Flatbread with Corn, Peppers & Goat Cheese

Roll out pizza dough and top with tomato puree. Top with corn kernels, roasted red bell peppers and thinly sliced red onion. Dot with goat cheese.

Bake in a 500°F oven until dough is crisp and cheese is melted. Garnish with fresh basil.

Barley Salad with
Grilled Corn

Slice summer squashes lengthwise into planks. Drizzle squash and shucked corn with olive oil and season with salt and pepper. Grill until tender. Dice squash and cut kernels from cob.

Whisk together champagne vinegar, olive oil, salt and pepper. Toss corn, squash and cooked pearled barley with vinaigrette and chopped mint
and dill.

Quick Corn Chowder

Sauté minced shallots in butter
until softened.

Add corn kernels, diced potatoes, chopped thyme, chicken or vegetable broth, salt and pepper; cook until potatoes are tender.

Stir in half-and-half and
chopped basil.

Corn Fritters

Cut kernels from 4 ears of corn; toss with 1 beaten egg, salt, pepper and 2 to 3 Tbs. flour.

Refrigerate batter 30 minutes.

Warm a thin layer of oil in a fry pan, drop in large spoonfuls of batter and cook, turning once, until golden brown.

Corn & Black Bean Salad

Toss corn kernels with black beans, sliced green onions, chopped cilantro, diced jalapeño, diced red onion, diced avocado and diced tomato.

Season with salt, lime juice, cumin, olive oil and red wine vinegar.

Mexican Street Corn

Shuck corn, rub with oil and season with salt.

Grill over high heat until tender and nicely marked.

Brush with mayonnaise, sprinkle with cayenne and roll in finely crumbled cotija or feta cheese; serve with lime wedges.


Corn is at its freshest and sweetest during the height of summer and in late summer.


Corn is at its best when just picked, with the freshest ears usually found at farmers' markets. Choose ears with green husks and no signs of browning or drying. They should feel cool, never noticeably warm. The silk, or tassels, should be pale yellow and moist. The kernels should be tightly packed in even rows and look plump and juicy. When you tear back the husk at the market to view the corn inside, you are shortening its shelf life.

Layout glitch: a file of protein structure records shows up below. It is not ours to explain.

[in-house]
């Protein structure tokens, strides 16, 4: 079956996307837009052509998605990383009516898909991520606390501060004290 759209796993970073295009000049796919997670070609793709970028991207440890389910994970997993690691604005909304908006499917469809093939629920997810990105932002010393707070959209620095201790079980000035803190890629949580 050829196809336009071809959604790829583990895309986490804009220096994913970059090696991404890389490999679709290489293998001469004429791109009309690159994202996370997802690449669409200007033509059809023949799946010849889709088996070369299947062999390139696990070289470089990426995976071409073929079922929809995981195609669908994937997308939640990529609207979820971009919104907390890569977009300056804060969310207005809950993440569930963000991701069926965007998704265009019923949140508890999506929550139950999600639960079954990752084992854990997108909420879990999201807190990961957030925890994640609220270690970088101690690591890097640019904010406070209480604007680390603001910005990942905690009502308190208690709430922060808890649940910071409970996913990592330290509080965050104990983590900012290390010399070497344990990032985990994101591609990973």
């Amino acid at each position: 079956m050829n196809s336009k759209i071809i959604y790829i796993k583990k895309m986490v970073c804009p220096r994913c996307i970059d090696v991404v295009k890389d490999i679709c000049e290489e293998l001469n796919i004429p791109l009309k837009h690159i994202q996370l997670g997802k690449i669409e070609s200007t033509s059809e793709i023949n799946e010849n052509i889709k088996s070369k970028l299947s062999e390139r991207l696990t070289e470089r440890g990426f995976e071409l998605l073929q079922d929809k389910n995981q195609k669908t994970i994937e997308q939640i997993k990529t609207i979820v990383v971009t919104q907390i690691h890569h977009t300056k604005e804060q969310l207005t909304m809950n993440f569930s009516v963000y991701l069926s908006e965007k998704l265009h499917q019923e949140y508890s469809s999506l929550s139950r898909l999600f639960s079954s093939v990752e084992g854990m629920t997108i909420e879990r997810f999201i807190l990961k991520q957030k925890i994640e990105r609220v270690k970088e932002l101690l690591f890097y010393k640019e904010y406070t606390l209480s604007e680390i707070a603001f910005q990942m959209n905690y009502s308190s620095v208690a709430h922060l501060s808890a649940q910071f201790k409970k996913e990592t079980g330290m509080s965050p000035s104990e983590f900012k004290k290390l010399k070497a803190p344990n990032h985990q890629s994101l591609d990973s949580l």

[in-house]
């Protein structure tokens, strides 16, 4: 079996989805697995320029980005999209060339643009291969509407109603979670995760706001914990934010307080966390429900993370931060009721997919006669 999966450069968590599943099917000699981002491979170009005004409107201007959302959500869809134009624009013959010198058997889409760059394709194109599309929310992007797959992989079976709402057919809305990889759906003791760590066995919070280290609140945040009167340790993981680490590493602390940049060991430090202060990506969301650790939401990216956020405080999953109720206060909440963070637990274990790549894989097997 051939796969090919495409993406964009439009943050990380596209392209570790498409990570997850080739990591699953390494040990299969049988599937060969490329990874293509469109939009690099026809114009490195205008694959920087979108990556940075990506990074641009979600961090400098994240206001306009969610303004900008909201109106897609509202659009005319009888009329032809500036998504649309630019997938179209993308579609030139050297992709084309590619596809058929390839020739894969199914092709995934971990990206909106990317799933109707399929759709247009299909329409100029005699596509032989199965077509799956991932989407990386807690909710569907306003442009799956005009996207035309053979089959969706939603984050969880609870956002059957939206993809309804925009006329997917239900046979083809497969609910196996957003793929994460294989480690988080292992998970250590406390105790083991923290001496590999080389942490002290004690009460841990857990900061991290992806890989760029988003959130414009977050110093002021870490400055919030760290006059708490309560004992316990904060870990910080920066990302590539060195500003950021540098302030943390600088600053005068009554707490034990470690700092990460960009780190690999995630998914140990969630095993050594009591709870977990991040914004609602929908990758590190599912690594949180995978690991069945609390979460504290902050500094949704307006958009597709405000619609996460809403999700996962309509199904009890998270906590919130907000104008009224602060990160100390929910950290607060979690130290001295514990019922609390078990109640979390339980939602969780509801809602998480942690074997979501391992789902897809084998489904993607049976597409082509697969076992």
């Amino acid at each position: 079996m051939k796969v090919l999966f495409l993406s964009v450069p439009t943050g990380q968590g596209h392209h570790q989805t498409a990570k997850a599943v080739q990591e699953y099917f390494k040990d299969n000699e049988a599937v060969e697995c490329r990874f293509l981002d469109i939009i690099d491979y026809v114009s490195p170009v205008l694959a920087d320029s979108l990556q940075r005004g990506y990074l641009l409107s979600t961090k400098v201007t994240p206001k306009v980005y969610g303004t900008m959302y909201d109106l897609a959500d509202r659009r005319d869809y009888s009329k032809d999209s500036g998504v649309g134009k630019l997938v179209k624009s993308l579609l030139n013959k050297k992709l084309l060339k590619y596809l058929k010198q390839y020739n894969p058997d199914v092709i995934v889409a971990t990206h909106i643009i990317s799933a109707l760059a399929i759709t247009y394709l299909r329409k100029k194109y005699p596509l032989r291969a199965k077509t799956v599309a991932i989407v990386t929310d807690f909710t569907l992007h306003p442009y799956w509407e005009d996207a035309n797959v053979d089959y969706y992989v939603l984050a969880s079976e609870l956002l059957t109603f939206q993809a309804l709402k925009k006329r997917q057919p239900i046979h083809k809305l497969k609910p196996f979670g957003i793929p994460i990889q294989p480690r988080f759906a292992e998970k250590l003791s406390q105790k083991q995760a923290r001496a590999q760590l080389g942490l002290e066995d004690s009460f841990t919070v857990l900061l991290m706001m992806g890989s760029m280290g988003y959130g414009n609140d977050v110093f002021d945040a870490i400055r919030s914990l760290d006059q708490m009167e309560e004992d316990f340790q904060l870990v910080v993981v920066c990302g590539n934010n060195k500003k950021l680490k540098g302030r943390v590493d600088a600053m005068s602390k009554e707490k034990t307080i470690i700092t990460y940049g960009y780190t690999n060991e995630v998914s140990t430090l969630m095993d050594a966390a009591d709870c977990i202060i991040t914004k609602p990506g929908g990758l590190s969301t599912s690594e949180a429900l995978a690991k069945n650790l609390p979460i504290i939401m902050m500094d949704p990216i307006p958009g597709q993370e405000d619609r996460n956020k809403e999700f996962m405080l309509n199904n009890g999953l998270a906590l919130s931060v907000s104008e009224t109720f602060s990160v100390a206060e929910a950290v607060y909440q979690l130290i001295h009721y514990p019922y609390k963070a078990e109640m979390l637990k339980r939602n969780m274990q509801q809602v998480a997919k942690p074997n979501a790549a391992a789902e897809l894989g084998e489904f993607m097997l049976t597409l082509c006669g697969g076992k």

Strip the husks and silk from the ears, snapping the leaves off the bottom along with any remaining stem (unless you want to keep it as a handle for eating). To remove stubbornly clinging strands of corn silk, scrub the corn with a vegetable brush under cold running water. To cook, drop corn into boiling water and blanch until crisp-tender, roast it in the oven or grill it on a barbecue, brushed with oil or butter and wrapped in foil. Another option is to microwave the ears, four or five at a time. You can also cut the kernels from the cob and sauté, steam or broil to add to a variety of dishes.


Keep fresh sweet corn wrapped in its husks in the refrigerator until you are ready to cook it, preferably for no longer than a day. The natural sugar begins to turn to starch the minute the ear is picked, so consume corn as soon as possible.